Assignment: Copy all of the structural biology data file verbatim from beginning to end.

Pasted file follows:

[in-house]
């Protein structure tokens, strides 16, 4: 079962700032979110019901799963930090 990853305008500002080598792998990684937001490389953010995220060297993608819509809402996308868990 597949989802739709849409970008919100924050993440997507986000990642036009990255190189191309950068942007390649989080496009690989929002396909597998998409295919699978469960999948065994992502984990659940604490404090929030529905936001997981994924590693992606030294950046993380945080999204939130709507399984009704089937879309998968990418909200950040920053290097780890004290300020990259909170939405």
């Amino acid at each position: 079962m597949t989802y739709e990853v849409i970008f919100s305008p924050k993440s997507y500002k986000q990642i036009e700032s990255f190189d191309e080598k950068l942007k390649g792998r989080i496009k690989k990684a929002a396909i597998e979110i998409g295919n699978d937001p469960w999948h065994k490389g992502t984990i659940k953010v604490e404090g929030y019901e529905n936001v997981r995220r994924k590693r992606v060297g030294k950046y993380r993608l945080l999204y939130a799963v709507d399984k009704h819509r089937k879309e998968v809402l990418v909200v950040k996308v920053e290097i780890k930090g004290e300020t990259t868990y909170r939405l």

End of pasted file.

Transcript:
[in-house]
């Protein structure tokens, strides 16, 4: 079962700032979110019901799963930090 990853305008500002080598792998990684937001490389953010995220060297993608819509809402996308868990 597949989802739709849409970008919100924050993440997507986000990642036009990255190189191309950068942007390649989080496009690989929002396909597998998409295919699978469960999948065994992502984990659940604490404090929030529905936001997981994924590693992606030294950046993380945080999204939130709507399984009704089937879309998968990418909200950040920053290097780890004290300020990259909170939405």
């Amino acid at each position: 079962m597949t989802y739709e990853v849409i970008f919100s305008p924050k993440s997507y500002k986000q990642i036009e700032s990255f190189d191309e080598k950068l942007k390649g792998r989080i496009k690989k990684a929002a396909i597998e979110i998409g295919n699978d937001p469960w999948h065994k490389g992502t984990i659940k953010v604490e404090g929030y019901e529905n936001v997981r995220r994924k590693r992606v060297g030294k950046y993380r993608l945080l999204y939130a799963v709507d399984k009704h819509r089937k879309e998968v809402l990418v909200v950040k996308v920053e290097i780890k930090g004290e300020t990259t868990y909170r939405l």